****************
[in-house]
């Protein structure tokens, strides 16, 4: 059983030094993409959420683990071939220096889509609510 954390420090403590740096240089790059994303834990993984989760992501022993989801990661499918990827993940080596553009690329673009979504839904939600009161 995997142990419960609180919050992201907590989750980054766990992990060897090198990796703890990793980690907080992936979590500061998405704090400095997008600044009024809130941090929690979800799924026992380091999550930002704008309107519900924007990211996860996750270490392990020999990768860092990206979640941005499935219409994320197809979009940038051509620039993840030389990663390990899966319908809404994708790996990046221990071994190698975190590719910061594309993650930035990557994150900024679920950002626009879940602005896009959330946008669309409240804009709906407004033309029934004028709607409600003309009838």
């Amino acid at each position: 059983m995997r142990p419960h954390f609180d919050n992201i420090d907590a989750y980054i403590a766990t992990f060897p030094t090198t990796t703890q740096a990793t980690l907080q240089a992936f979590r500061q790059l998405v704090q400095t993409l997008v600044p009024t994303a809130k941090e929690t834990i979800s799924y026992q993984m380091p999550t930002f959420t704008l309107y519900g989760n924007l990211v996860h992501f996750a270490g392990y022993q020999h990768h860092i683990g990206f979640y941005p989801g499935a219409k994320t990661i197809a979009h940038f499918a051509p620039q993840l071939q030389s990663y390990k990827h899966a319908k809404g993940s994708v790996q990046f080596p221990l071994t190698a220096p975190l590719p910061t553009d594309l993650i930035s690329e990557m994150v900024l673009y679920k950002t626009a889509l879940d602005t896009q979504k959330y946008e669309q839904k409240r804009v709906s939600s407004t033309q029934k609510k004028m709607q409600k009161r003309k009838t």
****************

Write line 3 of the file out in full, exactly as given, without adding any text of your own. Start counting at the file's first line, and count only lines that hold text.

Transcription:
């Amino acid at each position: 059983m995997r142990p419960h954390f609180d919050n992201i420090d907590a989750y980054i403590a766990t992990f060897p030094t090198t990796t703890q740096a990793t980690l907080q240089a992936f979590r500061q790059l998405v704090q400095t993409l997008v600044p009024t994303a809130k941090e929690t834990i979800s799924y026992q993984m380091p999550t930002f959420t704008l309107y519900g989760n924007l990211v996860h992501f996750a270490g392990y022993q020999h990768h860092i683990g990206f979640y941005p989801g499935a219409k994320t990661i197809a979009h940038f499918a051509p620039q993840l071939q030389s990663y390990k990827h899966a319908k809404g993940s994708v790996q990046f080596p221990l071994t190698a220096p975190l590719p910061t553009d594309l993650i930035s690329e990557m994150v900024l673009y679920k950002t626009a889509l879940d602005t896009q979504k959330y946008e669309q839904k409240r804009v709906s939600s407004t033309q029934k609510k004028m709607q409600k009161r003309k009838t």